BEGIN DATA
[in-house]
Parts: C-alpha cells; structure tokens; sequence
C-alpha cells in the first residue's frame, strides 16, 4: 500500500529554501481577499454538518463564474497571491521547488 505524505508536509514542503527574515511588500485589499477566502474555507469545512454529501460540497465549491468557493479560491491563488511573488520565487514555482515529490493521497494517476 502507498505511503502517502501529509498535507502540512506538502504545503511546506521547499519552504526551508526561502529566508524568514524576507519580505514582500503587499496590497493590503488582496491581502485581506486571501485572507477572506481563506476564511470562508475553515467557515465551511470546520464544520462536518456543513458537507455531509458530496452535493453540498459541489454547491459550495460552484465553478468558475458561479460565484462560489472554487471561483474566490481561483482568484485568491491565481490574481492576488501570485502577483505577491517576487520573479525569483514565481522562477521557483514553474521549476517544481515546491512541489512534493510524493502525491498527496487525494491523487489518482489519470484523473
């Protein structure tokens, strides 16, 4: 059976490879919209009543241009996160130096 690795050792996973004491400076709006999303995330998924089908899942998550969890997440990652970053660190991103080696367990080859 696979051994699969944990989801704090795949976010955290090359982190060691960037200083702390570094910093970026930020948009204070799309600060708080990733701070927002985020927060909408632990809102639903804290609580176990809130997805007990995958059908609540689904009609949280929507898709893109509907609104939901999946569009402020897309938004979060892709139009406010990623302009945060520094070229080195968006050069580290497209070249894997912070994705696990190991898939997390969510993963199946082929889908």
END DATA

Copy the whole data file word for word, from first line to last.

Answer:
[in-house]
Parts: C-alpha cells; structure tokens; sequence
C-alpha cells in the first residue's frame, strides 16, 4: 500500500529554501481577499454538518463564474497571491521547488 505524505508536509514542503527574515511588500485589499477566502474555507469545512454529501460540497465549491468557493479560491491563488511573488520565487514555482515529490493521497494517476 502507498505511503502517502501529509498535507502540512506538502504545503511546506521547499519552504526551508526561502529566508524568514524576507519580505514582500503587499496590497493590503488582496491581502485581506486571501485572507477572506481563506476564511470562508475553515467557515465551511470546520464544520462536518456543513458537507455531509458530496452535493453540498459541489454547491459550495460552484465553478468558475458561479460565484462560489472554487471561483474566490481561483482568484485568491491565481490574481492576488501570485502577483505577491517576487520573479525569483514565481522562477521557483514553474521549476517544481515546491512541489512534493510524493502525491498527496487525494491523487489518482489519470484523473
């Protein structure tokens, strides 16, 4: 059976490879919209009543241009996160130096 690795050792996973004491400076709006999303995330998924089908899942998550969890997440990652970053660190991103080696367990080859 696979051994699969944990989801704090795949976010955290090359982190060691960037200083702390570094910093970026930020948009204070799309600060708080990733701070927002985020927060909408632990809102639903804290609580176990809130997805007990995958059908609540689904009609949280929507898709893109509907609104939901999946569009402020897309938004979060892709139009406010990623302009945060520094070229080195968006050069580290497209070249894997912070994705696990190991898939997390969510993963199946082929889908």